By 2006, Julia Beverly was 24 years old and at the forefront of changing tides in mainstream music: the southern takeover.
As CEO, founder, and all-hands-on-deck of Ozone Magazine, Julia Beverly amplified the voice of hip-hop music below the Mason-Dixon line one month at a time and literally paved a way for hip-hop greats to not only be recognized by the mainstream, but respected, too. Ten years later, she and I are speaking via phone call during an “off-day” from the constant hustle of her 50th consecutive day on a cross-country cycling trip from California to Florida.
Still, her goal from then to now remains the same: to keep things adventurous, bold, and new. “When I was doing Ozone [Magazine], I was just thinking of it as an adventure,” said Beverly. “Like, going to concerts or going on tour with different artists was just an adventure to me, so [biking] is the same thing. It’s all the same to me. I just like not knowing.”
The first time Julia Beverly embarked on a journey of not knowing was back in 2002 when she partnered with the already up-and-running local magazine, Orlando Source in her hometown of Florida. Just a couple years after being introduced to hip-hop through the sounds of Outkast, Julia was setting up Ozone headquarters in Atlanta directly next to their studio. “Before I started Ozone, somebody told me at one point, ‘Oh, you should just start your own business.’ And at the time, I was kind of afraid because I felt like I wouldn’t be able to - because you know, I didn’t have any money. So, I felt like even if I started something, I worried about not being able to financially continue it. I was scared of failing at something. So I was kind of hesitant to actually start a company.”
[Tweet ""I was afraid because I felt like I wouldn't be able to. I was scared of failing at something.""]
But, she did. A company that reached nearly one million people for eight years. And
what was her secret? It appears to be the ability to distinguish weaknesses from strengths. “I wasn’t really a music expert or hip-hop expert so I would always try to bring in other writers to do music reviews and stuff like that— people that were a little more well versed in it than I was.”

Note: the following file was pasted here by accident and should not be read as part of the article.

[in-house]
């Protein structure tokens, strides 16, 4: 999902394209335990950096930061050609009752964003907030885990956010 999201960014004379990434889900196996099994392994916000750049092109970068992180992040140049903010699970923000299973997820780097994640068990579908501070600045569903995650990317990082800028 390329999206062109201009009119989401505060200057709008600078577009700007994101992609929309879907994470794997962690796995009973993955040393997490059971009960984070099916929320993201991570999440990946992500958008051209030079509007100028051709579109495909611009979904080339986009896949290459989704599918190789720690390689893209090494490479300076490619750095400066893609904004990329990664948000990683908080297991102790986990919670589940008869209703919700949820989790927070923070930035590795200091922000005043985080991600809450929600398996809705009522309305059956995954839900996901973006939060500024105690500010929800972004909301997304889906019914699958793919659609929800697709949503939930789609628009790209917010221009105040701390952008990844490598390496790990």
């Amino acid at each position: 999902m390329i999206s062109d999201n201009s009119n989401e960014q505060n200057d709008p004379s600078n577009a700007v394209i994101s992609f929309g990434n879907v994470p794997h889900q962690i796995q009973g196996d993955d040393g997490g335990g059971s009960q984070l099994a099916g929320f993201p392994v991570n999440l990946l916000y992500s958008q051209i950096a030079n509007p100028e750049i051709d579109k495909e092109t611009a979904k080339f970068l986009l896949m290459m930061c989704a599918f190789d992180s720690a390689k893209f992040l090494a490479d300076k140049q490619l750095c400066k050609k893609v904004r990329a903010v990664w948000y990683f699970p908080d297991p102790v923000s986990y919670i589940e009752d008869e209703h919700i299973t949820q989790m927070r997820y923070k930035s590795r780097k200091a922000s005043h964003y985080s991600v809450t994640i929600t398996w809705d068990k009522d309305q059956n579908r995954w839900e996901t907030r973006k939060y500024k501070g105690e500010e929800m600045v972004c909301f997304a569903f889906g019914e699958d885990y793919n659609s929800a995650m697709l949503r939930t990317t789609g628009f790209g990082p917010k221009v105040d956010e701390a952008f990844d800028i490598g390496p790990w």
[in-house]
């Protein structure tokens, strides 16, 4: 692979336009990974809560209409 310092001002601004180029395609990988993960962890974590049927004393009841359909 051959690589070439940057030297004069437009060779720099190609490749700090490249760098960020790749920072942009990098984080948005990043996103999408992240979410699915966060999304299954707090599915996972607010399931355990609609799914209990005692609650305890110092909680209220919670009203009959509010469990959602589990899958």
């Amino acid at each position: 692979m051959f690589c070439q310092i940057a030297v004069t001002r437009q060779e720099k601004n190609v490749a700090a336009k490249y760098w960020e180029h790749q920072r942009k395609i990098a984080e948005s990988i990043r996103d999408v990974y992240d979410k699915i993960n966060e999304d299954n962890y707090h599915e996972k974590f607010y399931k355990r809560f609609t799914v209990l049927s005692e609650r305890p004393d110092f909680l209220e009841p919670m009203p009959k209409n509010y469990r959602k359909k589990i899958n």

The ability to quickly adjust to challenges has proven to be a successful theme in Beverly’s career. As a white woman in a black male-dominated industry, she’s pushed past “culture vulture” labels, misogyny from disgruntled artists, and even public accusations of unjustly eating off of a late rapper’s legacy. But now, she’s way too busy focusing on her next destination on two wheels to have time for a grievance someone may have with her. “On my first trip, I had a lot of knee problems and stuff and once I actually got fitted and put the feet in the proper place and all that, then that problem went away,” she said. “Looking back, we didn’t have any of the right gear, we didn’t know where we were going. It was just totally renegade,” she said about one of her most recent new challenges.
Her first trip on the open road came earlier this year after her friend, Pitbull’s recording artist Vega, fell to a bet gone wrong— and the losing party had to ride a bike from one state to another. “When I learned about it, they had just left Atlanta,” said Beverly. “And it was just the timing of it. I had like two weeks open at the time and I thought, ‘I always wanted to do something like that.’ So, I went and bought a bike and met them the next morning and we literally rode from Atlanta to Miami. And it was an interesting experience… because we didn’t know what we were doing.”